The secret to Alvaro Uribe’s impressive success as Colombia’s president.
BY JOACHIM BAMRUD
In the cabinet room of the Narino presidential palace in Bogota, there’s a long table where President Alvaro Uribe meets with his ministers. Except for one, all of the chairs around that table are large – the type CEO’s like to have in front of a luxurious desk.
The one chair that is the exception is a simple – relatively small – office chair. That’s where Uribe sits.
That kind of no-nonsense modesty is just one of Uribe’s many traits that have made him popular in Colombia and among foreign investors.
“I was always impressed with President Uribe’s drive and no-nonsense approach,” says Alvaro Diago, COO for Latin America & Caribbean at UK-based InterContinental Hotels Group.
Other key traits behind his success as president include good old-fashioned hard work, intelligence, a knack for details and numbers and a passion for Colombia, say business executives.
”I think everything about President Uribe is impressive,” says Susan Segal, President & CEO of the Americas Society and the Council of the Americas. “He is extremely serious and focused yet very charismatic. He has a strong and assertive personality but engages his team and everyone around him. His vision and passion for his country, his knowledge of every detail and his strong sense of history are evident in all that he does and says. But in summary, possibly, it is his optimism and tenacity never accepting no as an answer sprinkled with a sense of humor which has always impressed me.”
The attention to detail is one of the factors that most impressed foreign business executives meeting him for the first time.
“He did not have to consult anyone to give an accurate number about the economy or any other data,” says Gabriel Rozman, Executive VP for Global Delivery Network at India-based Tata Consultancy Services. He also points to Uribe’s willingness to speak to any audience about any subject anyplace. “In any meeting, without prior preparation, he accepted questions from press and public without fear of consequences,” he says.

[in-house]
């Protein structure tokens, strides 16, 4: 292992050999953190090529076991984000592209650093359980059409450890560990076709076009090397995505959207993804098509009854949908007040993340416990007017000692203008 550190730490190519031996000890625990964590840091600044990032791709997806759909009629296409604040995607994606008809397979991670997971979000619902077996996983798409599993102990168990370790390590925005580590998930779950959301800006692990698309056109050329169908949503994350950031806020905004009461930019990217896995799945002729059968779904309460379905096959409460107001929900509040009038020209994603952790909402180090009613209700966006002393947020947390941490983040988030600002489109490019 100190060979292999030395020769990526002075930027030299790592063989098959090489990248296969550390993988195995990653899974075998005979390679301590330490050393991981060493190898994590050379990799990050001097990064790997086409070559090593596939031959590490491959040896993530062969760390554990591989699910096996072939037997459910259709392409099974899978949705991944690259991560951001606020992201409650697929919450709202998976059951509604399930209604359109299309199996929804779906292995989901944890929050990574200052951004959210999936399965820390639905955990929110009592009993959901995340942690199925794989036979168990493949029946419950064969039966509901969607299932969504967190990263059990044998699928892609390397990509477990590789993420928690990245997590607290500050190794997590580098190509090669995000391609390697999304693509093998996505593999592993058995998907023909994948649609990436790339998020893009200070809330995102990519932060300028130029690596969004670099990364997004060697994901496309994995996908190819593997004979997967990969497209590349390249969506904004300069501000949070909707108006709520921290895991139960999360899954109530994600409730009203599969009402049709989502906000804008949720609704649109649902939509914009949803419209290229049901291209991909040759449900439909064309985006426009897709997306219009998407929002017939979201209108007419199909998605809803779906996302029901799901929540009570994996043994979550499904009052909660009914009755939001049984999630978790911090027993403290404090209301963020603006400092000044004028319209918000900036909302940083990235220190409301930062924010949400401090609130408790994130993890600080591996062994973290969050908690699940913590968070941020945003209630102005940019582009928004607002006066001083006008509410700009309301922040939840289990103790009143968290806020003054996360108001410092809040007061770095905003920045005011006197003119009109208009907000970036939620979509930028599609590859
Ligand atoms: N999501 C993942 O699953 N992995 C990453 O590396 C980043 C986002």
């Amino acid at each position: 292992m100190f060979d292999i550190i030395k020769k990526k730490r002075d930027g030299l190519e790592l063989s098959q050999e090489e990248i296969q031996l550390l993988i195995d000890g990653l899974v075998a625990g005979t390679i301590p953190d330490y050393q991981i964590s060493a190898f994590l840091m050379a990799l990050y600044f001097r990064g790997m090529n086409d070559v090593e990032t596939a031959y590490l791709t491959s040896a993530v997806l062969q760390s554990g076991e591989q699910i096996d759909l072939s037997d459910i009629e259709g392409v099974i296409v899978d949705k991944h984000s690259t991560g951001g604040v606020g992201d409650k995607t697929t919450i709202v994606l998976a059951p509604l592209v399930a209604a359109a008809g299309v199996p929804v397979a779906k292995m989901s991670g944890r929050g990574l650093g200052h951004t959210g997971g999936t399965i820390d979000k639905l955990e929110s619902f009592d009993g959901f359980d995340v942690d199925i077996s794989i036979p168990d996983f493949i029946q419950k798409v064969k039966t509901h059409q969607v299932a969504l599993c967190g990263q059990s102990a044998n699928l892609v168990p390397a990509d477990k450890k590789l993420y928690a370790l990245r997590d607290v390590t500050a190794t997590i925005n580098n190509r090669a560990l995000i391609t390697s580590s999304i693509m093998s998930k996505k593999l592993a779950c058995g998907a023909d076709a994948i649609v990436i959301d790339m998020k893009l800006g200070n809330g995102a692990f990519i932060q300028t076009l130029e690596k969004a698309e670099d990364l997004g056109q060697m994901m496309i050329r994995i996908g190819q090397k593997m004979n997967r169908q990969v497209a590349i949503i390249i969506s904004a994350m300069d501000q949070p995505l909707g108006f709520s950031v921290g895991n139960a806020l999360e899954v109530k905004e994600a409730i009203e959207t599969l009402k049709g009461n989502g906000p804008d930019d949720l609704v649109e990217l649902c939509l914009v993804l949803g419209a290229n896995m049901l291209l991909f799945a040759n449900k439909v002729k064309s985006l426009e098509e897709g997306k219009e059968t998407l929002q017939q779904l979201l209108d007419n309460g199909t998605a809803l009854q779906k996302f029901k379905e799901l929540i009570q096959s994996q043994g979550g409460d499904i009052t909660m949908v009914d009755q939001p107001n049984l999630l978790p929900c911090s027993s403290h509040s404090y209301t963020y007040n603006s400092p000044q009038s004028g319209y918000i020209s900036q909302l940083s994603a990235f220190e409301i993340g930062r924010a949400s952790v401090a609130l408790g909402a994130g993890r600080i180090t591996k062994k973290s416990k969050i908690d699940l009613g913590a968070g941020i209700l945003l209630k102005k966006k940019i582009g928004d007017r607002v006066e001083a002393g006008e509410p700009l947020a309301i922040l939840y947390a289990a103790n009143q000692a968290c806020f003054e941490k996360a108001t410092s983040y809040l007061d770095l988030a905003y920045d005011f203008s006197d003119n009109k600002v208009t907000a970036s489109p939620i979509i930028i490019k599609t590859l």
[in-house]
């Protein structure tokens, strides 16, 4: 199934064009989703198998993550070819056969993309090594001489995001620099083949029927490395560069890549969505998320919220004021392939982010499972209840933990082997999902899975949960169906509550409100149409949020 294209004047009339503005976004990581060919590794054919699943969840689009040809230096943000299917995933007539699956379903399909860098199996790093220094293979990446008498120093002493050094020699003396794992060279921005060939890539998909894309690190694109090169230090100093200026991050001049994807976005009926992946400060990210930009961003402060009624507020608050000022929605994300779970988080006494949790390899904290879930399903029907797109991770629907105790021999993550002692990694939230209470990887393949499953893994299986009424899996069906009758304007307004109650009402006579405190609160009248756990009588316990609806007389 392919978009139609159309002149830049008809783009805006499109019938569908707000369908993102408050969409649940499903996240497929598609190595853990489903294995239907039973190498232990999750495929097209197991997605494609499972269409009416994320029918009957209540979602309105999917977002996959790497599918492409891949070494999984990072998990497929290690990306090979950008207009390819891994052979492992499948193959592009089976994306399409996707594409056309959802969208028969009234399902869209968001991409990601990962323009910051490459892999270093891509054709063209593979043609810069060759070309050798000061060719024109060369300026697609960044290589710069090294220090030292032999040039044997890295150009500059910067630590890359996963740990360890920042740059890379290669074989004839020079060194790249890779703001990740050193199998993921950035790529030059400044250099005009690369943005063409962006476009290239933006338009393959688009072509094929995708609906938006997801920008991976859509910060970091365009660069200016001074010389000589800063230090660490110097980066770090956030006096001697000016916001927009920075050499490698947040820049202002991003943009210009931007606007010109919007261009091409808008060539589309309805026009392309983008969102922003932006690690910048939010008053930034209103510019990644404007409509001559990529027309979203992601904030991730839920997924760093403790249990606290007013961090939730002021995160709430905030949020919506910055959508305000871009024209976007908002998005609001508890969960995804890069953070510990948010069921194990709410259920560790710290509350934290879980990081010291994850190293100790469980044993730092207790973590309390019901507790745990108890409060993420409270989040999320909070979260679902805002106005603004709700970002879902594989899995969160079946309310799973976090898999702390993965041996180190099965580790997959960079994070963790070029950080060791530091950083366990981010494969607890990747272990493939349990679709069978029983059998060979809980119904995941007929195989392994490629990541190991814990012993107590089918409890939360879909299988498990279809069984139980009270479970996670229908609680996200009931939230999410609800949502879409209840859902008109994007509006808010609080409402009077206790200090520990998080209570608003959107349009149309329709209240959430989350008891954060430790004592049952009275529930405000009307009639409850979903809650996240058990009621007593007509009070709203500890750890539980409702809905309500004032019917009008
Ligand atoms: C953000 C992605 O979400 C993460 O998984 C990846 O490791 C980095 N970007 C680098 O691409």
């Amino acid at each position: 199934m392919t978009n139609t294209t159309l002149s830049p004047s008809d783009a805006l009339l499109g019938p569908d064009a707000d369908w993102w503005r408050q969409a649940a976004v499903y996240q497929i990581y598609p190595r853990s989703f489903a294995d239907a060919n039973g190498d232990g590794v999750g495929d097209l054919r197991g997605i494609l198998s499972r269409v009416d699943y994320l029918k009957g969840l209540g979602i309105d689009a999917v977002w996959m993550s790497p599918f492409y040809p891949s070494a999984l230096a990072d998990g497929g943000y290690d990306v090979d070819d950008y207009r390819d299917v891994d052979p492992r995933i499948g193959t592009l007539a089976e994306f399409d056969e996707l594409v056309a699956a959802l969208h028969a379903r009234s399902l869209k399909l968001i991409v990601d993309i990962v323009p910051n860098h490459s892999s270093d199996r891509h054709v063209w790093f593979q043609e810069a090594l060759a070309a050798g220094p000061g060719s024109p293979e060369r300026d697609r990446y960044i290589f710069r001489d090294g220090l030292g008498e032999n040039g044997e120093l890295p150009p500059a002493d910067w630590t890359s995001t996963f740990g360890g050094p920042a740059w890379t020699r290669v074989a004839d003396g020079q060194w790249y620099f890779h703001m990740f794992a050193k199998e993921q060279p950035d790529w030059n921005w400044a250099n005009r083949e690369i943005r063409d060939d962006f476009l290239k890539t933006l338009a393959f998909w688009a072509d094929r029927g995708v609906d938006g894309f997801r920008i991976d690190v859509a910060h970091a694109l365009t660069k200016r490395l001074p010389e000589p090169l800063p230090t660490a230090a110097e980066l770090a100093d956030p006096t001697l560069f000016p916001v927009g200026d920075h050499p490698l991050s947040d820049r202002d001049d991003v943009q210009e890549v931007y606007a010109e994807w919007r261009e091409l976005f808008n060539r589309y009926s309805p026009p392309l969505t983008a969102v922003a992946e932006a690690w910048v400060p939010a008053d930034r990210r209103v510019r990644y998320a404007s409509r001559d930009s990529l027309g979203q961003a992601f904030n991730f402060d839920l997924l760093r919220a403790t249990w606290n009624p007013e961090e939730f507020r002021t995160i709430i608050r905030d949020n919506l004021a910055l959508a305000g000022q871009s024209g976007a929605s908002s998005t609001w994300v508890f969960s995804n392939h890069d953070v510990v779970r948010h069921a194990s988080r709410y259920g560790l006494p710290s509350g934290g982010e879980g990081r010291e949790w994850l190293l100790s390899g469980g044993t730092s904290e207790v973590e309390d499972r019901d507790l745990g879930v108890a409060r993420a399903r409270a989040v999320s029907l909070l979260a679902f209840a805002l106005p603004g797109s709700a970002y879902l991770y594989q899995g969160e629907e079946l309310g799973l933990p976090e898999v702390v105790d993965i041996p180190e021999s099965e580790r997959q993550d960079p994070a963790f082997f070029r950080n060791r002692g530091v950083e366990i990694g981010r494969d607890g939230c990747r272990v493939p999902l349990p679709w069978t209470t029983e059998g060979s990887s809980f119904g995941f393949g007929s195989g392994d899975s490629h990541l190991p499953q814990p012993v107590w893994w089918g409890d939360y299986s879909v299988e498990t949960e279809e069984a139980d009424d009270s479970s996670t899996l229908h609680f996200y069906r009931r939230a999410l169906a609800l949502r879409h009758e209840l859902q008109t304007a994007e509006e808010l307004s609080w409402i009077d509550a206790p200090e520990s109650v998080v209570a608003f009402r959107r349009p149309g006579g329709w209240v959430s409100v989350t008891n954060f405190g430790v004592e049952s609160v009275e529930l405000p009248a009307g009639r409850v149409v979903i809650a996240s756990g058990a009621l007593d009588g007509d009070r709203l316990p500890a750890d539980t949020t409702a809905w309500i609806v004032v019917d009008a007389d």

Marcelo Modai, Colombia Country Manager for UK-based Standard Chartered Bank, agrees. “He has one of the brightest memories and the he way manages statistics and information is astonishing,” he says.
And that knowledge of detail hasn’t been limited to politics or economics, adds Yolanda Auza, General Manager of the LACSA Division at US-based Unisys. “No matter what kind of conversation he sounds [like an] expert in the most diverse subjects -- from energy to economy, from agriculture to technology, from health to history and so on,” she says.
Another key word that business executives who have met him repeat again and again is “passion.”
Asked what impressed him most about Uribe, Cisco Latin America president Jaime Valles responds: “His passion and commitment to Colombia, his passion for details, his focus to analyze problems and formulate best possible solutions, his leadership and courage to face and solved some of the key problems of the country.”
Modai agrees. “His passion for Colombia is …remarkable,” he says.
While Colombian presidents typically concentrated their time in capital Bogota or the business hub of Medellin, Uribe made a point to travel extensively throughout Colombia. He frequently held cabinet meetings outside of Bogota – even in remote villages. “He was able to engage different parts of the country outside the main cities,” Modai says.
During those travels he did what he always did when meeting groups – patiently going around, shaking hands with everyone, exchanging a few words. Acting more like Bill Clinton than a president with a price on his head from one of the world’s most ruthless terror groups, FARC.
One of the traits most admired among Colombians and foreign investors alike, is Uribe’s hard work. “He has … led by example, working long hours,” says Woods Staton, President and Chief Executive Officer of Argentina-based Arcos Dorados, the world’s largest McDonald’s franchise.
During the World Economic Forum Latin America in Cartagena in April, Uribe typically started the day with a breakfast meeting and ended the day hosting the attendees. In between he had gone from meeting to meeting and held countless speeches. At one point he almost lost his voice, yet continued at full speed.
“He’s a workaholic,” says Andres Ramirez, Vice President for Latin America for US-based Alberto Culver. Adds Alberto J. Bernal-León, Head of Research at Bulltick Capital Markets: “I doubt that Colombia will ever see a president that works more than Alvaro Uribe.”
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